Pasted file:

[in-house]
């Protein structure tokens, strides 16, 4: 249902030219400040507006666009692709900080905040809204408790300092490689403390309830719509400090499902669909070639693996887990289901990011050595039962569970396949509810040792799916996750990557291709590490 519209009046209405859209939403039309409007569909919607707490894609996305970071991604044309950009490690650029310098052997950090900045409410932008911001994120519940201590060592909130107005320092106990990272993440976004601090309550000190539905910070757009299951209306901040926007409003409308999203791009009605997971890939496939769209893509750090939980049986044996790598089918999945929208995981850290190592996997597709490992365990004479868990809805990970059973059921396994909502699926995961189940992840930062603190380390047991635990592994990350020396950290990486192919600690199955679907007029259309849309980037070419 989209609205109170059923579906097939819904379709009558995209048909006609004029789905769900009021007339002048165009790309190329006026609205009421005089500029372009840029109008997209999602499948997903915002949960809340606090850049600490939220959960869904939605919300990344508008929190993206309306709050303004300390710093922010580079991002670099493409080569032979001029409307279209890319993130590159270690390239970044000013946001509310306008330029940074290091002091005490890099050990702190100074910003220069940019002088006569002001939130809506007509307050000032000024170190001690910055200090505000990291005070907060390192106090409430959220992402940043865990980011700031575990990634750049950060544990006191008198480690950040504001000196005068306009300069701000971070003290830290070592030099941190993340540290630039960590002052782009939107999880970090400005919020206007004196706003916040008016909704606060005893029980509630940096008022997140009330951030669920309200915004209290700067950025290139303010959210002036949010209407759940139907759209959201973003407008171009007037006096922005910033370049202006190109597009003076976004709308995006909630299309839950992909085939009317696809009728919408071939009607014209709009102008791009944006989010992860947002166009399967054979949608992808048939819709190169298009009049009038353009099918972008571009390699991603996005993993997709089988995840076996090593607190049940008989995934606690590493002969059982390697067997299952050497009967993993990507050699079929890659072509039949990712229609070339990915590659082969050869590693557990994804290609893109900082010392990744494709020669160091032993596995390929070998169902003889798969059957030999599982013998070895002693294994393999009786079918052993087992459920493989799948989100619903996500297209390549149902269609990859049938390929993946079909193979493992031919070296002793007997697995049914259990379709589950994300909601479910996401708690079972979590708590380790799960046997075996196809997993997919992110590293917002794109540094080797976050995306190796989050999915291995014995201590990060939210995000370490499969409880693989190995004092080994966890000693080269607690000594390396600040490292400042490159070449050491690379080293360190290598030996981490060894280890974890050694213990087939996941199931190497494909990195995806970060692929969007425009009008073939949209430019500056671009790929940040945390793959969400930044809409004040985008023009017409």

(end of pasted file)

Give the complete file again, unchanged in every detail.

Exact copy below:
[in-house]
């Protein structure tokens, strides 16, 4: 249902030219400040507006666009692709900080905040809204408790300092490689403390309830719509400090499902669909070639693996887990289901990011050595039962569970396949509810040792799916996750990557291709590490 519209009046209405859209939403039309409007569909919607707490894609996305970071991604044309950009490690650029310098052997950090900045409410932008911001994120519940201590060592909130107005320092106990990272993440976004601090309550000190539905910070757009299951209306901040926007409003409308999203791009009605997971890939496939769209893509750090939980049986044996790598089918999945929208995981850290190592996997597709490992365990004479868990809805990970059973059921396994909502699926995961189940992840930062603190380390047991635990592994990350020396950290990486192919600690199955679907007029259309849309980037070419 989209609205109170059923579906097939819904379709009558995209048909006609004029789905769900009021007339002048165009790309190329006026609205009421005089500029372009840029109008997209999602499948997903915002949960809340606090850049600490939220959960869904939605919300990344508008929190993206309306709050303004300390710093922010580079991002670099493409080569032979001029409307279209890319993130590159270690390239970044000013946001509310306008330029940074290091002091005490890099050990702190100074910003220069940019002088006569002001939130809506007509307050000032000024170190001690910055200090505000990291005070907060390192106090409430959220992402940043865990980011700031575990990634750049950060544990006191008198480690950040504001000196005068306009300069701000971070003290830290070592030099941190993340540290630039960590002052782009939107999880970090400005919020206007004196706003916040008016909704606060005893029980509630940096008022997140009330951030669920309200915004209290700067950025290139303010959210002036949010209407759940139907759209959201973003407008171009007037006096922005910033370049202006190109597009003076976004709308995006909630299309839950992909085939009317696809009728919408071939009607014209709009102008791009944006989010992860947002166009399967054979949608992808048939819709190169298009009049009038353009099918972008571009390699991603996005993993997709089988995840076996090593607190049940008989995934606690590493002969059982390697067997299952050497009967993993990507050699079929890659072509039949990712229609070339990915590659082969050869590693557990994804290609893109900082010392990744494709020669160091032993596995390929070998169902003889798969059957030999599982013998070895002693294994393999009786079918052993087992459920493989799948989100619903996500297209390549149902269609990859049938390929993946079909193979493992031919070296002793007997697995049914259990379709589950994300909601479910996401708690079972979590708590380790799960046997075996196809997993997919992110590293917002794109540094080797976050995306190796989050999915291995014995201590990060939210995000370490499969409880693989190995004092080994966890000693080269607690000594390396600040490292400042490159070449050491690379080293360190290598030996981490060894280890974890050694213990087939996941199931190497494909990195995806970060692929969007425009009008073939949209430019500056671009790929940040945390793959969400930044809409004040985008023009017409």